My roommates don't really get the idea of working at night.  I mean they theoretically understand that it means I work when they go to bed, but the corollary parts about me sleeping during the day seem to be tougher to grasp.  In this old Victorian with it's hardwood floors, they sound like a herd of thundering bison in the morning when they get ready in the morning.  If they don't wake me inadvertently they will sometimes stop to have loud conversations outside my door to make sure.  I have a white noise maker that helps me sleep, but Unsupportive Girlfriend doesn't like sleeping with it--pretty much guaranteeing that any night she sleeps in my bed, I am going to be waking up when Uberdude starts his morning expenditure of decibles, to say nothing of the fact that his nickname on the Serengeti was Thunderhoof, and most of the time he can make more noise than the noisemaker can drown out.  And if my waking doesn't happen organically, Unsupportive Girlfriend will help the process along by playing Noisotronics Blaster on her iPad next to me.  Then when my crusty, bloodshot eye cracks open and I stir with a low grumble, she says something like, "Oh, is this bothering you?"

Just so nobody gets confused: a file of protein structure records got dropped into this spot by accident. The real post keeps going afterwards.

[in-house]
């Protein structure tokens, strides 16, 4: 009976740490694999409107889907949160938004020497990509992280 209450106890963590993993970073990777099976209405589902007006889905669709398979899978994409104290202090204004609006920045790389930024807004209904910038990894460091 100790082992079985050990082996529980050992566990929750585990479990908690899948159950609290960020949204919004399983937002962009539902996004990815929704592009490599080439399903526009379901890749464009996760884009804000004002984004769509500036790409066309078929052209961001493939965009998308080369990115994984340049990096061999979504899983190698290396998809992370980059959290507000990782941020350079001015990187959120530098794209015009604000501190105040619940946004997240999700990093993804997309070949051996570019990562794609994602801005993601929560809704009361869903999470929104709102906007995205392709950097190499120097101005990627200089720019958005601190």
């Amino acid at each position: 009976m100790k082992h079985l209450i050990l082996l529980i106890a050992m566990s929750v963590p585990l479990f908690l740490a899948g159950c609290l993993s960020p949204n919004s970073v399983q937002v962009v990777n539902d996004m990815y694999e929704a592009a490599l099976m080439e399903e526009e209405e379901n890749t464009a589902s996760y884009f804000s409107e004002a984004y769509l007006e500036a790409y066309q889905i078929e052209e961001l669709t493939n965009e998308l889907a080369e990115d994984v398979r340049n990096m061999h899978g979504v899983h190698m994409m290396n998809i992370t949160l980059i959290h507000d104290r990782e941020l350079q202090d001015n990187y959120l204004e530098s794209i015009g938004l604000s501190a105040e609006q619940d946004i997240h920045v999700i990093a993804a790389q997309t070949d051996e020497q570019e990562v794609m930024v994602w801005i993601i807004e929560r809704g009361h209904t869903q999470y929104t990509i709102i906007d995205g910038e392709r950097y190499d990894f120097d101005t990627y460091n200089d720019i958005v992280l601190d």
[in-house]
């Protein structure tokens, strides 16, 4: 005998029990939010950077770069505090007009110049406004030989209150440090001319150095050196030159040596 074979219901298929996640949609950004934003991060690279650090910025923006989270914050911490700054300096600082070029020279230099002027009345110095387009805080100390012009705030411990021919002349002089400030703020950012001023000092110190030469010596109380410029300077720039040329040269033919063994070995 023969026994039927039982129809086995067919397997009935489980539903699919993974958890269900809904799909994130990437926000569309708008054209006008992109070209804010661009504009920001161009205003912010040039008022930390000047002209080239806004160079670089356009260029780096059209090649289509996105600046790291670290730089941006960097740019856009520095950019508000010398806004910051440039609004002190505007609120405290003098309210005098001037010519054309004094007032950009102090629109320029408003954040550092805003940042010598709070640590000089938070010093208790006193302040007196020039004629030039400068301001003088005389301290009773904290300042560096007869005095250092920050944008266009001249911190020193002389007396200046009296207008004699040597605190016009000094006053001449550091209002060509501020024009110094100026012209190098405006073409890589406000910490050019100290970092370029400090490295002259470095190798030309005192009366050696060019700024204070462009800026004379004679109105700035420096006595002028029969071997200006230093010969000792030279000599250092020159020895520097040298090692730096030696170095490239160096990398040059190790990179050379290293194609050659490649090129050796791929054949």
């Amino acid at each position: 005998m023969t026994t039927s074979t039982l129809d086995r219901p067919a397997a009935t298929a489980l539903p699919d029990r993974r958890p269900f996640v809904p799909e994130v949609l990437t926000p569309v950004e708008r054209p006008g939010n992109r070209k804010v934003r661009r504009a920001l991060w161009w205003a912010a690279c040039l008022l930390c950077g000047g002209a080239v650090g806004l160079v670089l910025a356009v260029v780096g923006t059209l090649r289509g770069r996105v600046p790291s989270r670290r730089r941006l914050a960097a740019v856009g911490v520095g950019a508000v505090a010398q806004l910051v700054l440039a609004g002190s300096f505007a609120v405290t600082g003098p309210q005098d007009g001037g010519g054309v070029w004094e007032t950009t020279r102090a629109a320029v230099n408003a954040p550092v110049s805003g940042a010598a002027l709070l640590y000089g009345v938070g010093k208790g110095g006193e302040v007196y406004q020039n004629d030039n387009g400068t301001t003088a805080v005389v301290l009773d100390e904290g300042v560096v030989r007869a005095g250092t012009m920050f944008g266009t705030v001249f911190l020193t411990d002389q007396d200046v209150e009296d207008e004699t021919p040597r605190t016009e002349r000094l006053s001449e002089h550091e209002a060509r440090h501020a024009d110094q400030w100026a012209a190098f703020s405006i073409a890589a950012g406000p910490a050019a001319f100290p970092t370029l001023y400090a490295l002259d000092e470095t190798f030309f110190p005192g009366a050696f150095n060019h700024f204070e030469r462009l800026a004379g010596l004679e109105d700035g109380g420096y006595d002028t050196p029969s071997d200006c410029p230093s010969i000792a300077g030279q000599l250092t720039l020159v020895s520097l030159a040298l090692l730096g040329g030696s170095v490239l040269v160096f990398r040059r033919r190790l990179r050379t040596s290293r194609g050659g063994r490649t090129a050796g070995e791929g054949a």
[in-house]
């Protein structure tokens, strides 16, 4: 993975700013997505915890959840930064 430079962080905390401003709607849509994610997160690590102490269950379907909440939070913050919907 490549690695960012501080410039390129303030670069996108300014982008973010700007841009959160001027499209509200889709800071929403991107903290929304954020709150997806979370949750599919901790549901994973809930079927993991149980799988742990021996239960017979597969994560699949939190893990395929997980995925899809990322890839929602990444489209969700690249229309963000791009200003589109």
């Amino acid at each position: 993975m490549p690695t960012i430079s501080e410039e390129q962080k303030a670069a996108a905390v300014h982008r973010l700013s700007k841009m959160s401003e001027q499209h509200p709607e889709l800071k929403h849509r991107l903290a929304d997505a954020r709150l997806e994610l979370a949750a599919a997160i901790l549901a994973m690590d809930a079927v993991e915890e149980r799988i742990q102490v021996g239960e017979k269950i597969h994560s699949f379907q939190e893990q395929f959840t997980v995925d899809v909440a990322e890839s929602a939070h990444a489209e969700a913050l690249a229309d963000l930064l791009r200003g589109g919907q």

Usually what happens next involves one of those squishy stress balls, and I end up saying, "That little sucker just saved your life."

So invariably I regret ever trying to adjust my schedule.  I start losing sleep, and I end up going back to the house schedule just to stay sane.  Turns out homicidal rages are frowned upon around here.

There are other problems that sort of follow a similar trajectory.  They aren't really anyone's fault--they just sort of exist.   I don't really have "A Room of One's Own" so I constantly deal with interruptions unless I have the house to myself.  It's not like the din of a public place, but actual interruptions aimed at me or the television in the next room playing something that is hard to tune out.   Four days of the week I am not alone in the house during the day, nor do the "see-above" problems really make it feasible to write after everyone has gone to bed.  Leaving the house is a possibility, but it tends to add time to an already overcrowded schedule of three jobs.